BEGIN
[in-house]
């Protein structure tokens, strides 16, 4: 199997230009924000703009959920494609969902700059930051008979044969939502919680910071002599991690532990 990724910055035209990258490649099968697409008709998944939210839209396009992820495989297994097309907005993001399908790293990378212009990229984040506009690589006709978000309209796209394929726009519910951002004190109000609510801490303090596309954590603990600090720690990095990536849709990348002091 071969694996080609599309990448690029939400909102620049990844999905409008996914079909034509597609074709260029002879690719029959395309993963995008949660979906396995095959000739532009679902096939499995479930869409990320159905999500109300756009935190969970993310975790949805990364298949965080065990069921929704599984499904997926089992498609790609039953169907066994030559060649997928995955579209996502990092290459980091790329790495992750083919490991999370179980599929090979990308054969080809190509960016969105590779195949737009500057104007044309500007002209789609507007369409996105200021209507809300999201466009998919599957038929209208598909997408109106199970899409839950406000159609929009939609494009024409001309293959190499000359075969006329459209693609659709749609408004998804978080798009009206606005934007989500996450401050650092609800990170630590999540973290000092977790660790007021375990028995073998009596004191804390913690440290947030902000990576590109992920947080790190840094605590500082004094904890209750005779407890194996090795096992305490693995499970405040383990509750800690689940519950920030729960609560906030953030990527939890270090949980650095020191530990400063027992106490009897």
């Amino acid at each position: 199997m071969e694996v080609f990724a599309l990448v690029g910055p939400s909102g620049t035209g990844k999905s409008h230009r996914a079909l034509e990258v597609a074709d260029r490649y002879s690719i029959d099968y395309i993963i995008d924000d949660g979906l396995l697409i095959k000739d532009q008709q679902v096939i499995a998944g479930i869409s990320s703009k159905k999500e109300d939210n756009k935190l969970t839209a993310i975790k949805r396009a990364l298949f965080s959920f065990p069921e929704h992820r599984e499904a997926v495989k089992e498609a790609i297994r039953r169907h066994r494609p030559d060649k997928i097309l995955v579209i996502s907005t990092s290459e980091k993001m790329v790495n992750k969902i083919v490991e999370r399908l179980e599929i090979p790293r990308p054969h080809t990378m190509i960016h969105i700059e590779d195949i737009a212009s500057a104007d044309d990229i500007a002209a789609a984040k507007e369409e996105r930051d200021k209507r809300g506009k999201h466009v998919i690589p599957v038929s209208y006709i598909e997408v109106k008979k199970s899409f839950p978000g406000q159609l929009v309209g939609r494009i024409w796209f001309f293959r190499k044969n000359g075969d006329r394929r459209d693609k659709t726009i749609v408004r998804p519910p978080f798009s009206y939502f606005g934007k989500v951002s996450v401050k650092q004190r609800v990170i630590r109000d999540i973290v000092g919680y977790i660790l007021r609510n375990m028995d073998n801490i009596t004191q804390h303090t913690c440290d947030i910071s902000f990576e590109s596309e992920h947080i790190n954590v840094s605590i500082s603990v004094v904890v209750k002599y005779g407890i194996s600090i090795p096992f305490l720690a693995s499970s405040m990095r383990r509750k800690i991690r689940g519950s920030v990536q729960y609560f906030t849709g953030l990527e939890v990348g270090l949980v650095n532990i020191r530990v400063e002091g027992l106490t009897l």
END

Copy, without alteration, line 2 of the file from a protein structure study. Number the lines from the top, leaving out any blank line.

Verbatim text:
């Protein structure tokens, strides 16, 4: 199997230009924000703009959920494609969902700059930051008979044969939502919680910071002599991690532990 990724910055035209990258490649099968697409008709998944939210839209396009992820495989297994097309907005993001399908790293990378212009990229984040506009690589006709978000309209796209394929726009519910951002004190109000609510801490303090596309954590603990600090720690990095990536849709990348002091 071969694996080609599309990448690029939400909102620049990844999905409008996914079909034509597609074709260029002879690719029959395309993963995008949660979906396995095959000739532009679902096939499995479930869409990320159905999500109300756009935190969970993310975790949805990364298949965080065990069921929704599984499904997926089992498609790609039953169907066994030559060649997928995955579209996502990092290459980091790329790495992750083919490991999370179980599929090979990308054969080809190509960016969105590779195949737009500057104007044309500007002209789609507007369409996105200021209507809300999201466009998919599957038929209208598909997408109106199970899409839950406000159609929009939609494009024409001309293959190499000359075969006329459209693609659709749609408004998804978080798009009206606005934007989500996450401050650092609800990170630590999540973290000092977790660790007021375990028995073998009596004191804390913690440290947030902000990576590109992920947080790190840094605590500082004094904890209750005779407890194996090795096992305490693995499970405040383990509750800690689940519950920030729960609560906030953030990527939890270090949980650095020191530990400063027992106490009897």